The sessions at Orange Park United Methodist Church are sponsored by the North East District Leadership Council. Session leaders include the Revs. Kendall Taylor, Jeff Stiggins, Mont Duncan, Linda Mobley, Joanem Floreal and Larry Rankin.

Orange Park United Methodist Church is located at 2063 Park Avenue (US 17), Orange Park FL 32704; 904-264-2241. Interested individuals may visit for directions and contact information.

HCA 801: Worship and Praise for Transformation (formerly HCA 1401) will be offered Sept. 30 at First United Methodist Church of Perry and Oct. 21 at St. Andrews United Methodist Church in Orlando.

Each session is from 9 a.m. to 5 p.m. and provides eight contact hours and three-quarters of a continuing education unit.

The session is designed to give worship leaders and worshipers a theological and biblical foundation for planning and leading worship that draws people closer to God. It provides tools to help participants organize worship teams and create and celebrate sustainable worship and praise week after week.

The course was first offered last March to help churches achieve the worship fundamental that is part of the Bishop’s Fundamentals, goals each conference church is being asked to reach this year. The worship fundamental has a measurable goal of increasing average worship attendance by 5 percent and an effort goal of having an active worship planning team for every Sunday service in 2006. An explanation of the fundamentals is available at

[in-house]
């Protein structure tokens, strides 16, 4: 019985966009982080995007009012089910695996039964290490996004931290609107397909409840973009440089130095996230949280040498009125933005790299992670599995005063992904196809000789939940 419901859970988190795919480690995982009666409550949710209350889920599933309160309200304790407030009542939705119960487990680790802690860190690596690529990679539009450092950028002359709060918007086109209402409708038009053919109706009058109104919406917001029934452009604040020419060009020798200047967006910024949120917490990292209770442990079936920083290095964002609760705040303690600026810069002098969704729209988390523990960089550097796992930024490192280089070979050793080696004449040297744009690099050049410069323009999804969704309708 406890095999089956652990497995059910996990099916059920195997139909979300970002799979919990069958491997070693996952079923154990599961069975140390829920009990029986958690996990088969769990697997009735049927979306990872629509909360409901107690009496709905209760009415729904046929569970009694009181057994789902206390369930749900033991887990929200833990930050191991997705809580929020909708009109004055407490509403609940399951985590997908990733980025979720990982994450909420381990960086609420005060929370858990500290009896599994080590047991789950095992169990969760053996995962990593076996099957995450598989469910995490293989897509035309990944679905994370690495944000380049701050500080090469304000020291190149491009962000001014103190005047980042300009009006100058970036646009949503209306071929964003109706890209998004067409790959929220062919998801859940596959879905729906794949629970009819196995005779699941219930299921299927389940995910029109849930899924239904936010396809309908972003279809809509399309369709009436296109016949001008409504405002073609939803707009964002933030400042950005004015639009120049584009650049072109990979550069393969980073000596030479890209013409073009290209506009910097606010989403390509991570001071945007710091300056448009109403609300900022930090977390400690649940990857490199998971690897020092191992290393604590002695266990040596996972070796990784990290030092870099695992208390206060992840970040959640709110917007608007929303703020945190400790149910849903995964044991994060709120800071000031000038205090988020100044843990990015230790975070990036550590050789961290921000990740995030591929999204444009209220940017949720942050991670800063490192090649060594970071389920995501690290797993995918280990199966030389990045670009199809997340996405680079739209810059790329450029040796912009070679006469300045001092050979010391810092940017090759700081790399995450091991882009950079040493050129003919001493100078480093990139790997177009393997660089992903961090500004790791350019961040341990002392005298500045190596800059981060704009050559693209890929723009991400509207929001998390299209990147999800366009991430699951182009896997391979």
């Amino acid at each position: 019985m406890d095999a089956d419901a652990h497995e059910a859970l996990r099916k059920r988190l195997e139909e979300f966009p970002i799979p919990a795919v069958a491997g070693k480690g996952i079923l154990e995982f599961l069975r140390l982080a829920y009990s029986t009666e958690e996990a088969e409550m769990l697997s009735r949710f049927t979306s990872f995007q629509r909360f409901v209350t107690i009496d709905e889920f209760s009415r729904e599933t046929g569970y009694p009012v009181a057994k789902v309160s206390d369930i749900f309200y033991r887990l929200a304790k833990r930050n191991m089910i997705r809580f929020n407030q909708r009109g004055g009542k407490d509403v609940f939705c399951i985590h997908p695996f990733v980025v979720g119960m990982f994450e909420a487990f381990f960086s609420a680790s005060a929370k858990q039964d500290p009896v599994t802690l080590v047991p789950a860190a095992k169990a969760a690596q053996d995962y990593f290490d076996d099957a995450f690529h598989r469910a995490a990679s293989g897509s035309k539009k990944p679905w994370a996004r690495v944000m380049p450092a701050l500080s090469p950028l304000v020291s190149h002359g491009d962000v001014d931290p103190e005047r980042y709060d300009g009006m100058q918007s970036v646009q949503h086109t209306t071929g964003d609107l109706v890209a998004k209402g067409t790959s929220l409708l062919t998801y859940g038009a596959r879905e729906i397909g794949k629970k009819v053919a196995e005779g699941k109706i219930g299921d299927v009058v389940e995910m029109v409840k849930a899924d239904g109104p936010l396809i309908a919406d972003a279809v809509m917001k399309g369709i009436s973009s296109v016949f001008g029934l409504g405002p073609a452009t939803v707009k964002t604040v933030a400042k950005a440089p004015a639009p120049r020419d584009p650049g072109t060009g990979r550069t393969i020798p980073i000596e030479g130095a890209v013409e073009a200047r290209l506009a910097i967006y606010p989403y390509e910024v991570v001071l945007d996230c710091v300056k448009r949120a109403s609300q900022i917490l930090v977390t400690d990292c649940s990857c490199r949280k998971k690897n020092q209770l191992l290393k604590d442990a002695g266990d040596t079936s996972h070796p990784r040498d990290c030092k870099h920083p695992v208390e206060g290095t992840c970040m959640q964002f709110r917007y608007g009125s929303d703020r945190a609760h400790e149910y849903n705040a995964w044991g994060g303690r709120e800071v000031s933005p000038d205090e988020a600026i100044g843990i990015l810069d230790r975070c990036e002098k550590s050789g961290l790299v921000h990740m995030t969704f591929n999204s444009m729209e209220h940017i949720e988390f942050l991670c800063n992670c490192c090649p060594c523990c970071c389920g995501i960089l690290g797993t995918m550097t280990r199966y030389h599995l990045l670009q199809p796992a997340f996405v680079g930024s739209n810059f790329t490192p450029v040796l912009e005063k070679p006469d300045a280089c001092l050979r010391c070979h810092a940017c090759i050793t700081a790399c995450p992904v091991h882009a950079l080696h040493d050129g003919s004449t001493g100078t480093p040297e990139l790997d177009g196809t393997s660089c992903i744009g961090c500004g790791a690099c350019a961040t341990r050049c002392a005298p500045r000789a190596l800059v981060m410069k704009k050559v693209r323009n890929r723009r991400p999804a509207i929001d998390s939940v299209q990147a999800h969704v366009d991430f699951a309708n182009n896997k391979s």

Tuition is $60 per person and includes materials, lunch and refreshments. Partial scholarships are available upon request.

Individuals who cannot attend the session may request that one be held in their district by e-mailing Larry Rankin at

HCA is the creation of the Florida Conference offices of New Church Development, Congregational Transformation and Connectional Ministries. All courses are for laity and clergy. Congregational teams are especially welcome.

HCA courses are linked to a church’s life cycle and Natural Church Development minimum factor and support the various leadership roles in the church. Courses are provided at churches throughout the conference and the Life Enrichment Center in Fruitland Park near Leesburg. All are designed to help new congregations form and existing ones transform.